AAAI Publications, Twenty-Third International FLAIRS Conference

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Explanation Versus Meta-Explanation: What Makes a Case More Convincing
Boris Galitsky, Josep Lluis de la Rosa, Boris Kovalerchuk

Last modified: 2010-05-06

Abstract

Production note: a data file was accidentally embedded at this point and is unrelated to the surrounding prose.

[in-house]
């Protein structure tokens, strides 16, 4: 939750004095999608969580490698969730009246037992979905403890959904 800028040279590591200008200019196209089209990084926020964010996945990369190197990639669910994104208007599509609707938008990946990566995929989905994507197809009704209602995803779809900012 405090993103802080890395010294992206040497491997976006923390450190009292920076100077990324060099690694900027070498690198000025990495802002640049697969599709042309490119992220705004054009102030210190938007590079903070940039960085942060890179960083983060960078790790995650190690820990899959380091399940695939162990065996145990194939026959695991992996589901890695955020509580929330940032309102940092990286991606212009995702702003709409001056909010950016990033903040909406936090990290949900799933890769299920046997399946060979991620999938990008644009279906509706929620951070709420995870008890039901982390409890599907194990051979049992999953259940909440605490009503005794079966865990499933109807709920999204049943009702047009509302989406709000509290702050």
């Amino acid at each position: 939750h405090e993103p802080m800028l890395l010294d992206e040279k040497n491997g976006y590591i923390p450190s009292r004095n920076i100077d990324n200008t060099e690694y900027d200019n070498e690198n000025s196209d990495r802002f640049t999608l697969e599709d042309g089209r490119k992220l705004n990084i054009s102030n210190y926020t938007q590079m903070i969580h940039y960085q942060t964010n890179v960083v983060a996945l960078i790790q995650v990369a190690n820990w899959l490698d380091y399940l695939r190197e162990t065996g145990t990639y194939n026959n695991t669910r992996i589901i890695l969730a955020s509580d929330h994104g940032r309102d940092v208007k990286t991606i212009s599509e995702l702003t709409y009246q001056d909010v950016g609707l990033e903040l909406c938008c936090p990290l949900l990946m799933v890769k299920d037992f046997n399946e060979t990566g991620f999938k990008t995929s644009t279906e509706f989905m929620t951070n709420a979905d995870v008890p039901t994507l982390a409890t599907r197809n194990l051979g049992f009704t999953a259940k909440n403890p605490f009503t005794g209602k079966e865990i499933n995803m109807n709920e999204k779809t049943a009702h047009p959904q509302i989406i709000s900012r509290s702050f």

Comparative analysis of the roles of explanation and meta-explanation is conducted assessing the validity of explanation exchanged between human agents. Meta-explanation links the overall structure of a current scenario with that of previously learned scenarios of multi-agent interaction. The scenario structure includes communicative actions of involved agents and argumentation attack relations between the subjects of these actions. Object-level explanation is based on a traditional machinery to handle argumentative structure of a dialogue, assessing the plausibility of individual claims. To assess plausibility of customer complaints, we relate them to the classes of valid (consistent, genuine) and invalid (inconsistent, include attempts to get compensation from a company, or expressing a bad mood). Evaluation of contribution of each argumentation level shows that both levels of explanation are essential for assessment of whether a multi-agent scenario as described by an agent is plausible or not. We demonstrate that meta-explanation in the form of machine learning of scenario structure should be augmented by conventional explanation by finding factual-based arguments for individual claims. We also define a ratio between object-level and meta-explanation as relative accuracy of plausibility assessment based on former and latter sources. We then observe that groups of scenarios can be characterized based on a specific ratio between object-level and meta-level explanations in a phase space; such ratio is an important parameter of human behavior associated with explaining in a dialogue.

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